Posted tagged ‘Church’


May 22, 2012

I’m at the point in
Light Shining Through A Veil,
On Saint Clare’s Letters to Saint Agnes of Prague
by Edith A Van den Goorbergh, O.S.C., and Theodore H. Zweerman
where St. Clare unveils her own experience of contemplation
for St. Agnes.

I got a taste of it!


Contemplation is a different plane,
a different dimension.
It’s not so much a part of life as a quality of life.

It pervades.

It’s nourished in silence and solitude
and the intentional turning to God in prayer,
but it’s by no means limited to that.

It’s a state of soul, a way of being,
broken open to the vulnerability
of eternal Realities.

Wide-open wonder!

It is SO desirable!



Pulsing with life.

Like an exposed heart on an operating table,
a newly-hatched birdling in a nest,
an open wound.

God is tenderly protective of it
(which is why His contemplatives are enclosed!).

This is how the Blessed Virgin lived.
Jesus too.

This is the life of the Church,
the oyster in which irritating grains of sand
are turned into lustrous pearls of great price (see Matthew 13:45-46)–
where sins are redeemed,
heresies turned into illuminating doctrines.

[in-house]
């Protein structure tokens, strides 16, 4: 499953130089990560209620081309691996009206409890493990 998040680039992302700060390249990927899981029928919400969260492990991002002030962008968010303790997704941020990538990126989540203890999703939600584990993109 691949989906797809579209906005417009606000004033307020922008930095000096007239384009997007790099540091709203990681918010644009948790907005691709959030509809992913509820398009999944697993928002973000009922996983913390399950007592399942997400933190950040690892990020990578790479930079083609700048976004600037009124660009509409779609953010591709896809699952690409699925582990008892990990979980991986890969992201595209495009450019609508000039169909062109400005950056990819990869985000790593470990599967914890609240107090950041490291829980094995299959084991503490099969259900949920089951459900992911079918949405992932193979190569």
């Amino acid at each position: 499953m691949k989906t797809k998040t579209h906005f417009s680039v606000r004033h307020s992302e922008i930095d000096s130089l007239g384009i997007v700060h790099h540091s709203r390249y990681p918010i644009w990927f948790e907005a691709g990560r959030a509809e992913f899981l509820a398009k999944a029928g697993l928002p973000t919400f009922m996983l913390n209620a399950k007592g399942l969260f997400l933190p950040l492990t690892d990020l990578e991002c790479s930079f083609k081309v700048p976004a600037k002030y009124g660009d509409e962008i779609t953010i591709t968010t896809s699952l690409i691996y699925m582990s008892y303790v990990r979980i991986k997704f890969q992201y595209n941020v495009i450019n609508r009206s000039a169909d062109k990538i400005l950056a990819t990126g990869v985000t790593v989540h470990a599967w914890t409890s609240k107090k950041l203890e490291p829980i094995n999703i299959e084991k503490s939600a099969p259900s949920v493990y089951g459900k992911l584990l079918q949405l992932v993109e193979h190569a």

We enter through those pearls,
those gates
(see Revelation 21:21)
for life!


Why Religion?

October 25, 2010

This isn’t my writing–and I’ve lost track of where I found it–but it’s worth sharing! A post here references the same story as being from Talks on the Creed by Fr. Arthur Tonne, OFM (© 1946)

A priest in a parlor car was joined by three well-dressed gentlemen. One of them asked the padre: “Do you think a man could get to Heaven without joining the Church?”

“I think he could,” the priest replied.

They laughed, patted him on the back and called him broadminded.

“Now let me ask you a question,” said the priest, “and I want you to answer me just as quickly as I answered you. Why do you want to go to Heaven that way?”

They stared at one another, speechless.

“Why don’t you ask me another question,” suggested the man in the Roman collar. “Why don’t you ask me if a man could get to England without going on a boat?”

This time they found words, and blurted out: “Well, what is the answer to that one?”

“I see no reason a man could not get to England without going on a ship,” the priest admitted, “provided he was a good swimmer, tied some food between his shoulders to eat on the way, had strength to buffet all the waves, and, provided a shark did not get him or a floating log knock him out. And supposed you did get to England without a ship, do you think you would get there faster or in much better condition than the man who did take a boat?”